Yes I am referring to a long term trend. But it’s not really about IT at the ZLB. I am saying that we find ourselves at the ZLB because of monetary policy. And not because of mistakes in monetary policy, or random shocks but because of the very nature of monetary policy. This is because when they induce the public to become net borrowers, they necessarily put them on a path where their monetary wealth must be decreasing over time (in order to pay the interest). But in order to keep prices going up, they have to be expanding the money supply. This means that the amount they have to get people to borrow keeps increasing and in order to get them to do this, they have to keep lowering rates. If they hit a point where they can’t lower them any more, prices will tend to crash unless they find another way to pump money into the economy (I am calling all other ways “fiscal policy” but I probably need to do a post about that to clarify what I mean since this is not entirely clear).

  10. Tom Brown
    July 18, 2014 at 8:01 pm

    Mike, thanks. I read that a couple of times, but I think I understand what you’re saying.

    Do you think your model could be expanded to say something about how long term trends affect the ease with which a CB can escape a premature visit (say due to an AD shock) to the ZLB? (not assuming here that the CB makes any mistakes)

    Nick Rowe, for example, likes to point out that the BoC easily escaped a dip in inflation (and perhaps a brief visit to the ZLB too? I’m not sure) in 2008 by resorting to a small amount of unconventional monetary policy (i.e. a permanent increase in MB via QE), and this communicated all the market needed to know to put them right back on their 2% IT in short order. Now I suspect he attributes the BoC’s success with this (in contrast to the Fed’s much larger, lengthier and less effective QE program) to the BoC’s single mindedness about perusing their 2% IT: i.e. they much more effectively communicated the proper expectations about future inflation to the Canadian market than did the Fed to the US market. Nick calls this the “Chuck Norris effect.” Chuck doesn’t have to deliver any round house kicks to clear a room: he doesn’t even have to ask twice! It happens right away because people are well aware that he means business!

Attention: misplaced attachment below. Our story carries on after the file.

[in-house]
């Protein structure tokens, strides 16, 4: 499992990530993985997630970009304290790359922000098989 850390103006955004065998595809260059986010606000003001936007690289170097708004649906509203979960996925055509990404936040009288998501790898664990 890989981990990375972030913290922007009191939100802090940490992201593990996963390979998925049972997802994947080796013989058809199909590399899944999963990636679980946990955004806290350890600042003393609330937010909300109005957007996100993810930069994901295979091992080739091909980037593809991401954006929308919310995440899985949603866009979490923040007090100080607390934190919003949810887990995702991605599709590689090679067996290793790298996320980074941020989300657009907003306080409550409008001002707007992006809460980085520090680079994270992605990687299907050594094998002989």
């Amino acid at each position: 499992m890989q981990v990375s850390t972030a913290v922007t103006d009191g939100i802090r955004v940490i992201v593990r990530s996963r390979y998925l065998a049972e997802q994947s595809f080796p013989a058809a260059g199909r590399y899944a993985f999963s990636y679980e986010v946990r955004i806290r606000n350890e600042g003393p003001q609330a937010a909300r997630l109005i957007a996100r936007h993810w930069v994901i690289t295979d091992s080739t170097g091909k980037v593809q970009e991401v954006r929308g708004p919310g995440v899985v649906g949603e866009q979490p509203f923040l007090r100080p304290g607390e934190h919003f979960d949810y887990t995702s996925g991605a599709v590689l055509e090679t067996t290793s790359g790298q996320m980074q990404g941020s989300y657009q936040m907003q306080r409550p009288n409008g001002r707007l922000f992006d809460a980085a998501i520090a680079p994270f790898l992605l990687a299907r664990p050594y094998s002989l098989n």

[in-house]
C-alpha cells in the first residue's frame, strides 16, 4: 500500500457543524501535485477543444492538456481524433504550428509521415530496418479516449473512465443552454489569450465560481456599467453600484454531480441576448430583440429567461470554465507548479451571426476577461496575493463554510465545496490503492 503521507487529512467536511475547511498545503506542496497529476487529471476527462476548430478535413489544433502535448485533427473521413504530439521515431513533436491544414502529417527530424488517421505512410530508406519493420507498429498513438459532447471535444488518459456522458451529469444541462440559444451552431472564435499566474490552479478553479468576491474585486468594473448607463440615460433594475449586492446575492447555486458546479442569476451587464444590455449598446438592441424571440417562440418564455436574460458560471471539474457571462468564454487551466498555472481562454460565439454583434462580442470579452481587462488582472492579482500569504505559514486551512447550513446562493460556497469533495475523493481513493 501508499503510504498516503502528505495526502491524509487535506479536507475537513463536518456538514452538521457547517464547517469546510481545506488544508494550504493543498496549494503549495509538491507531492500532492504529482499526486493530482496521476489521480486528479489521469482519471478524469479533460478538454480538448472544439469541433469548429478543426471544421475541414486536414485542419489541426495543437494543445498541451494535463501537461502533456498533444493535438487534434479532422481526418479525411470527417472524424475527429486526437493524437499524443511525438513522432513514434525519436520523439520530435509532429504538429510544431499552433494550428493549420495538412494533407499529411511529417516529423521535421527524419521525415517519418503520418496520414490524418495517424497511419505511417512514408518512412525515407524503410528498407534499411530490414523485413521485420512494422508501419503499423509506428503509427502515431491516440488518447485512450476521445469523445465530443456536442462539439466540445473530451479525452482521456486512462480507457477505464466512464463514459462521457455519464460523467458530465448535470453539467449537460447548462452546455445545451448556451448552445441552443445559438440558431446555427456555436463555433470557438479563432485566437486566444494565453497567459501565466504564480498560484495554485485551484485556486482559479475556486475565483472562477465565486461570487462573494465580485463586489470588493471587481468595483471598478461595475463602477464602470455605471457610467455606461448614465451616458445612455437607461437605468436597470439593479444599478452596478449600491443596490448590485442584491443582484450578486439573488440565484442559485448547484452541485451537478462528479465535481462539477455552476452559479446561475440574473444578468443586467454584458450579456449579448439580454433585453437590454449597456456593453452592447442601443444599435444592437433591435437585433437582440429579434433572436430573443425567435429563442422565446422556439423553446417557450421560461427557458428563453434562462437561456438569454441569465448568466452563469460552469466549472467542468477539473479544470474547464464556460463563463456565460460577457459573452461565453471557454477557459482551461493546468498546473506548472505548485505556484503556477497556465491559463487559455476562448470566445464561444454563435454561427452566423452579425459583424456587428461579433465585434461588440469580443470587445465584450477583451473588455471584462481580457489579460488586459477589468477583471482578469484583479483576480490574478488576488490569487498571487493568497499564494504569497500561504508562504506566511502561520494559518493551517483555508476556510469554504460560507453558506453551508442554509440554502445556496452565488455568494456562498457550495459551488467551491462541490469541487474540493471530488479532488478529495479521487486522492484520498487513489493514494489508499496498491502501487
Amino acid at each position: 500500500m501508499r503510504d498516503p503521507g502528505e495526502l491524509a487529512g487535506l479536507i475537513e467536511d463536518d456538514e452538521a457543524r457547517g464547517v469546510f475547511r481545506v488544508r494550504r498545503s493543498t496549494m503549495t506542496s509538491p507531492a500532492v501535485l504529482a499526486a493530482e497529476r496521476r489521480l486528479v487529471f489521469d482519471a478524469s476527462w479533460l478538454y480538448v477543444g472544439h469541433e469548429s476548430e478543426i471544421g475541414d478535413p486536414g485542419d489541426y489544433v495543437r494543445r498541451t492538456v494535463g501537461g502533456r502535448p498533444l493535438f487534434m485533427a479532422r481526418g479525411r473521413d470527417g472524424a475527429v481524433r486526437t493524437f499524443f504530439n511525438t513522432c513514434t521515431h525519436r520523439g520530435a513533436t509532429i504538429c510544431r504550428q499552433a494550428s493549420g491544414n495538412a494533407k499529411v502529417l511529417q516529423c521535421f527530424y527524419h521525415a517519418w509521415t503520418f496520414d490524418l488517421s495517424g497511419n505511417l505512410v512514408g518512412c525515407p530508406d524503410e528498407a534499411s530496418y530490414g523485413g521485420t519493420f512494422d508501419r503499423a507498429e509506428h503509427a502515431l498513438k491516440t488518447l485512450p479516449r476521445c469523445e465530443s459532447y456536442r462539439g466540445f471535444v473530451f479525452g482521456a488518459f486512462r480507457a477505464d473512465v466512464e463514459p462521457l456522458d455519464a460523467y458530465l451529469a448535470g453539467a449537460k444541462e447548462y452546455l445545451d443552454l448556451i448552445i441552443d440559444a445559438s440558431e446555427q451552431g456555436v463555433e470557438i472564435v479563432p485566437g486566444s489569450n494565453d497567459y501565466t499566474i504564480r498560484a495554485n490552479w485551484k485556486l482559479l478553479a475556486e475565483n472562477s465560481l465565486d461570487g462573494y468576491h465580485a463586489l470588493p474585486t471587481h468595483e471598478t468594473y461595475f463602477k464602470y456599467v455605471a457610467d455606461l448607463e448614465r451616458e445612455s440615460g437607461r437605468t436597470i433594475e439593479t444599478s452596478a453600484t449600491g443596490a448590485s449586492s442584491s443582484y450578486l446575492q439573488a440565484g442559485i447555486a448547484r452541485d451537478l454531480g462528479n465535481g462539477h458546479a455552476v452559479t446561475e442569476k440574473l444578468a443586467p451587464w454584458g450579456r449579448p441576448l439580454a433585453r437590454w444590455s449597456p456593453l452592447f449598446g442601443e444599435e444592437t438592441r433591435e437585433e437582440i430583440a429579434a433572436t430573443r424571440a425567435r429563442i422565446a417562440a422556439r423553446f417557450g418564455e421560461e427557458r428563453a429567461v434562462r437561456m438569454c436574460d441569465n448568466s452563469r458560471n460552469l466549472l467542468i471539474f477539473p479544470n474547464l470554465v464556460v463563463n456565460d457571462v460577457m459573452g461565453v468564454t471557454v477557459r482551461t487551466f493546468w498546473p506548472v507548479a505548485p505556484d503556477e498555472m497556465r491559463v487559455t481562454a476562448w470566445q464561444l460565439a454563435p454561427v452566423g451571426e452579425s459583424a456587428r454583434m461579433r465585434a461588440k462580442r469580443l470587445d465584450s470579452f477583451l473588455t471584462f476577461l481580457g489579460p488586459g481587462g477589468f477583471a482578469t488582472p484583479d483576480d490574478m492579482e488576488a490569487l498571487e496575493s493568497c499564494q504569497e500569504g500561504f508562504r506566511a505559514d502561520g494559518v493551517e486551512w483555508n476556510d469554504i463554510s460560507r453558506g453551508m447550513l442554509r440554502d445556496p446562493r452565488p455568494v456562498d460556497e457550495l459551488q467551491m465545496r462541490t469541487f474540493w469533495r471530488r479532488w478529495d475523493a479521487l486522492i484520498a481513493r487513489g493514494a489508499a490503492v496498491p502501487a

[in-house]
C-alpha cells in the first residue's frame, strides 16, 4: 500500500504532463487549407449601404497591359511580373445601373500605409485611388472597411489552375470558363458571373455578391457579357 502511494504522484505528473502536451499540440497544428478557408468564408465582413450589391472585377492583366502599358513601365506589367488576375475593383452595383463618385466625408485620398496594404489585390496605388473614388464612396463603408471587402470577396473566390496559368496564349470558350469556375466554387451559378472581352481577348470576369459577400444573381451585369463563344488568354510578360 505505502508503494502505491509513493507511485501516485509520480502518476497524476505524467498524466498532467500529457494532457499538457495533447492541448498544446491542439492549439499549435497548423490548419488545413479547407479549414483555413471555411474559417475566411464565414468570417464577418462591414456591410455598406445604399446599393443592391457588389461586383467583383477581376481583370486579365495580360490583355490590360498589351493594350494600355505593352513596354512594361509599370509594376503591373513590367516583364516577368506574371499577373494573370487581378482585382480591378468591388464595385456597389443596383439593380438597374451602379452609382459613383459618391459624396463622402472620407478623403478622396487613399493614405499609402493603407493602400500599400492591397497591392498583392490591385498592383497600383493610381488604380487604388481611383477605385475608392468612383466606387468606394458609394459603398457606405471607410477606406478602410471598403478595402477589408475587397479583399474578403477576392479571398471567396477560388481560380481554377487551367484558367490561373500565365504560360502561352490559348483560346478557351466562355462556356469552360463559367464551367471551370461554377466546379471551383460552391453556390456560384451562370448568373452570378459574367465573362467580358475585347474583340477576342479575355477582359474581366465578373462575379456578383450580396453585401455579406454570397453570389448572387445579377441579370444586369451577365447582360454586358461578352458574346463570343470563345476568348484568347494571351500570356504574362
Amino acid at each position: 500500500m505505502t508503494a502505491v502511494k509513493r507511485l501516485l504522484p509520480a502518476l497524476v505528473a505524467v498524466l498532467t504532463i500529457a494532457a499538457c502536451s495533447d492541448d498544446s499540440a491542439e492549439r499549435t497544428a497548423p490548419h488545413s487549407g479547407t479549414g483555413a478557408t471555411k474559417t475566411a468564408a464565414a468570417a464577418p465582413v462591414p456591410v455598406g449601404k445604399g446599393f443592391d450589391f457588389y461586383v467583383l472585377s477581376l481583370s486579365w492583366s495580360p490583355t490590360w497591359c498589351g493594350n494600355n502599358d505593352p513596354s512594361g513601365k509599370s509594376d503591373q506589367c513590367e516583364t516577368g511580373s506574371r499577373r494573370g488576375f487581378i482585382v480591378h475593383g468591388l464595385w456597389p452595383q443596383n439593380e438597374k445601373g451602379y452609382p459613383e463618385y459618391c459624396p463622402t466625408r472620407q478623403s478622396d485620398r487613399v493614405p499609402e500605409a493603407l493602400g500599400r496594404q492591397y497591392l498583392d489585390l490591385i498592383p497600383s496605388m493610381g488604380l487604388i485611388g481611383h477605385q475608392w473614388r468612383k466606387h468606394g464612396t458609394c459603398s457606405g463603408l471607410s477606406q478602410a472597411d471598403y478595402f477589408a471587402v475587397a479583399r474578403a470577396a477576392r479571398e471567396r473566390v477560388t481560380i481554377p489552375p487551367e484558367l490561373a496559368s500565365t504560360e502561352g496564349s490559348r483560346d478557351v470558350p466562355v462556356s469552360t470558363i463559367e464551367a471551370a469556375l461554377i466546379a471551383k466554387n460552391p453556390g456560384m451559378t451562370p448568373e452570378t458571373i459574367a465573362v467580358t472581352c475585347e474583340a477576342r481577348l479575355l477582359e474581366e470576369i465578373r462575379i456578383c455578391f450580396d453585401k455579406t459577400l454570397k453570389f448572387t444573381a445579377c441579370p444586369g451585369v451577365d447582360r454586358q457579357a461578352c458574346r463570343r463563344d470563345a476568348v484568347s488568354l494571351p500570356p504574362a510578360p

I think Jason would argue that this indeed worked fine for Canada in 2008 (as Jason’s model would predict it should have), but long term trends are changing for Canada, and it won’t be so easy to escape the ZLB next time a shock puts them there. And furthermore, this has nothing to do with expectations or effective communication from the CB (at least not in the same sense in which Nick describes it).

  11. Tom Brown
    July 18, 2014 at 8:49 pm